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#6709320 - 03/19/17 01:42 PM Re: Working a load [Re: Korean Redneck]
FiremanJG Online   content
THF Celebrity

Registered: 12/16/08
Posts: 20053
Loc: Wolfe City, TX
Man, I would think that twist rate would stabilize them. I'm using that twist with a 75 gr A-max, but out of a .22-250. So I'm getting 3200 fps MV. That might be why they do well.

I'm thinking drop down in bullet weight a bit, and try again.
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#6709327 - 03/19/17 02:02 PM Re: Working a load [Re: Korean Redneck]
ChadTRG42 Offline
THF Celebrity

Registered: 09/16/09
Posts: 10489
Loc: Lewisville, TX
Originally Posted By: Korean Redneck
Blah blah blah! Man that wasn't worth reading!

I basically had the same problem this weekend. Loaded up 7 different types of 223 with 75gr amax and ramshot tac. Went from 23.2 to 25.0 in increments of 0.3gr. Loaded all them about 0.013-0.015" jump. These did horribly! The best was the lightest load at about 3.5" at 300yards, groups of 5. Got worse and worse the hotter the load. Hottest went about 15" group.

What should I take out of this session? Should I scrap the bullet or try another powder or give up and just throw away the rifle?
FYI, it was shot out of a 22" tikka varmint. I shot some freedom munitions 60gr Vmax at 400 yards and it was shooting good enough to easily hit the 6" steel the whole time.


KR, The 75 grain A-max fired in a mag length Tikka is going to be a hard combo to get to work. The ogive of the bullet is seated below the case mouth, and makes for a difficult combo to get to shoot well. The bullet will have a LONG jump to the rifling. Good results start by picking the right combination of parts first. My son also has a Tikka t# varmint, and I have tried the 75 grain A-max with poor results. I have also tried the 75 grain BTHP, and it shoots sub 1/2 moa. I have plinked with this combo out to 600 yards. If you look at the ogive to tip lengths and compare the 75 A-max and 75 BTHP, they are night and day different.

I have seen the same issue with the new Nosler RDF bullets. The new 70 grain .224" RDF bullet has the same issue as the 75 A-max. It has a very long ogive to tip length. I good friend of mine was 100% determined to get this bullet to shoot out of his new custom AR-15 with these bullets. I told him early on that it was a loosing battle and he should pick a different bullet. After MANY range shooting sessions, he finally gave up on it. The combo is just not there.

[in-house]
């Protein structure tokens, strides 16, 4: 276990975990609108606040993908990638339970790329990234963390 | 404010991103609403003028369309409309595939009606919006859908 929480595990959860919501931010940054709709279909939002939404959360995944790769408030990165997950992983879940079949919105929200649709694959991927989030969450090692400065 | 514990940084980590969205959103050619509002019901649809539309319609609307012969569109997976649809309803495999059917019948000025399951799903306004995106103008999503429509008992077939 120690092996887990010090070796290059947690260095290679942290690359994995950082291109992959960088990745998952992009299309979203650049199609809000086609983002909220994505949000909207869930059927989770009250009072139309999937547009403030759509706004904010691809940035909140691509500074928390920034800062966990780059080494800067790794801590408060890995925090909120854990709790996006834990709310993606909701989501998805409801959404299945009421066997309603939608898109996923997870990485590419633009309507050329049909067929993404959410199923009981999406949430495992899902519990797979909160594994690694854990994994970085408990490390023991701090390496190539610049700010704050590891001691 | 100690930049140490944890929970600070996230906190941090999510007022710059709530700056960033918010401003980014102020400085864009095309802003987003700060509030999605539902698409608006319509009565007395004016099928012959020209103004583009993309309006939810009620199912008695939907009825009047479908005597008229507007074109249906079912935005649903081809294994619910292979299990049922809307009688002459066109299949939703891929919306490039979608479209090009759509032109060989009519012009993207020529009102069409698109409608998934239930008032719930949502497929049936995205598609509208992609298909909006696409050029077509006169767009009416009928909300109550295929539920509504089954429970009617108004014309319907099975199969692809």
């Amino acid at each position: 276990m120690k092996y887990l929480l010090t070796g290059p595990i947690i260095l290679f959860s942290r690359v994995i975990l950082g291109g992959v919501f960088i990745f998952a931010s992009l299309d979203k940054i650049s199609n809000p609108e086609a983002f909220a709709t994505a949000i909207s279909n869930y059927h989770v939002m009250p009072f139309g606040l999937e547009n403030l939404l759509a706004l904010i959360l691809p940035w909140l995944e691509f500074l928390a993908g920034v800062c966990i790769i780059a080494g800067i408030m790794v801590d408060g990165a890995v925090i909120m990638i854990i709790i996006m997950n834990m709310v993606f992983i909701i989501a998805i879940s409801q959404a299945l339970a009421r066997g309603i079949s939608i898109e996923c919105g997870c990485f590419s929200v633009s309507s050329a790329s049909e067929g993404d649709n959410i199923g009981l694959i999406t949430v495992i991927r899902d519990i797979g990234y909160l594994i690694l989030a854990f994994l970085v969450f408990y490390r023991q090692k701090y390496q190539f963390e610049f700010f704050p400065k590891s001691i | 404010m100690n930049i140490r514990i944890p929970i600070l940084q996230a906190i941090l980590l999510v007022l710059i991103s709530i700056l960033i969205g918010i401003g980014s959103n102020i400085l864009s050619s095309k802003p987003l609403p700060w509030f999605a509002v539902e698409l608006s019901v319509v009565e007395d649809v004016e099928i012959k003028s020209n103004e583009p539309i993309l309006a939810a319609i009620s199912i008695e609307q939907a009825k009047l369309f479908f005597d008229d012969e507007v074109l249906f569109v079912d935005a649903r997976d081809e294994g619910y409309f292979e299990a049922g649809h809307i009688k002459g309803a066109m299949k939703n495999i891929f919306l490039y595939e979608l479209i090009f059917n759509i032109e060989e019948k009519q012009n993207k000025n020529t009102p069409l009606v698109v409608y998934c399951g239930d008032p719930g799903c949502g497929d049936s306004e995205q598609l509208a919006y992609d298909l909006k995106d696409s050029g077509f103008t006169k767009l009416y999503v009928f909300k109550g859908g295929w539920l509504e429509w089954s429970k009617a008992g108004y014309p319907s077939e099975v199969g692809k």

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#6709375 - 03/19/17 02:58 PM Re: Working a load [Re: Matt Hejl]
ChadTRG42 Offline
THF Celebrity

Registered: 09/16/09
Posts: 10489
Loc: Lewisville, TX
Matt,

To answer your question, there's multiple ways to working up a good load. Some methods are faster than others. But it helps to know what caliber and components your are starting with to assist you in load work up.

In a nut shell, I can generally find a good load in a rifle in about 25 rounds. I'll load up 4 or 5 rounds in 5-6 different groups, each load increasing in powder charge very slightly. I'm looking for consistency in small group size and low extreme spread in velocities. But I start with known components and combinations of powder, bullet, and cartridge that are a good fit. Often times you see shooters put together components that will be a challenge from the beginning to get to work well.

For example, here's a target picture from a 243 Win shooting at 300 yards with a 115 grain DTAC coated bullet. You can see that Load C is the tightest shooting group, minus the called shot low (the diamonds are 3" tall, or 1 moa at 300 yards). The 4 rounds are sub 1" at 300 yards. None of the other groups showed the consistency as Load C did. The ES of 47 fps would generally be a high number, but for a coated bullet, that's not bad. A coated bullet will ALWAYS give you higher ES numbers than a naked bullet will.

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#6709586 - 03/19/17 07:51 PM Re: Working a load [Re: Matt Hejl]
Matt Hejl Offline
Bird Dog

Registered: 05/17/11
Posts: 318